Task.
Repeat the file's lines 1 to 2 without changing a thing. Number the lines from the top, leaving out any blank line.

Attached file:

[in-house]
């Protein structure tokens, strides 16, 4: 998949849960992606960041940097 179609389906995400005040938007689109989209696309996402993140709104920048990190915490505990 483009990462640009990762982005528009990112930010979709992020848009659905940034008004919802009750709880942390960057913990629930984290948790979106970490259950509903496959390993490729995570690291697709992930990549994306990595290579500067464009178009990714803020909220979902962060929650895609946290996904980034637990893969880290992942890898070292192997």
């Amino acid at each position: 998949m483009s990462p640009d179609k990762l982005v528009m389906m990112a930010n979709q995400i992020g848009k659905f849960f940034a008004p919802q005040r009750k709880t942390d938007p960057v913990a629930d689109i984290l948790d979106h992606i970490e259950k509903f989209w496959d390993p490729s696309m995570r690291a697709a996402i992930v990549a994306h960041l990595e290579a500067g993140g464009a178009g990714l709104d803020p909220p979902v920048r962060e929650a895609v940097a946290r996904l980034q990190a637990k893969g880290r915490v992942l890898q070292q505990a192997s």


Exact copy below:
[in-house]
């Protein structure tokens, strides 16, 4: 998949849960992606960041940097 179609389906995400005040938007689109989209696309996402993140709104920048990190915490505990 483009990462640009990762982005528009990112930010979709992020848009659905940034008004919802009750709880942390960057913990629930984290948790979106970490259950509903496959390993490729995570690291697709992930990549994306990595290579500067464009178009990714803020909220979902962060929650895609946290996904980034637990893969880290992942890898070292192997």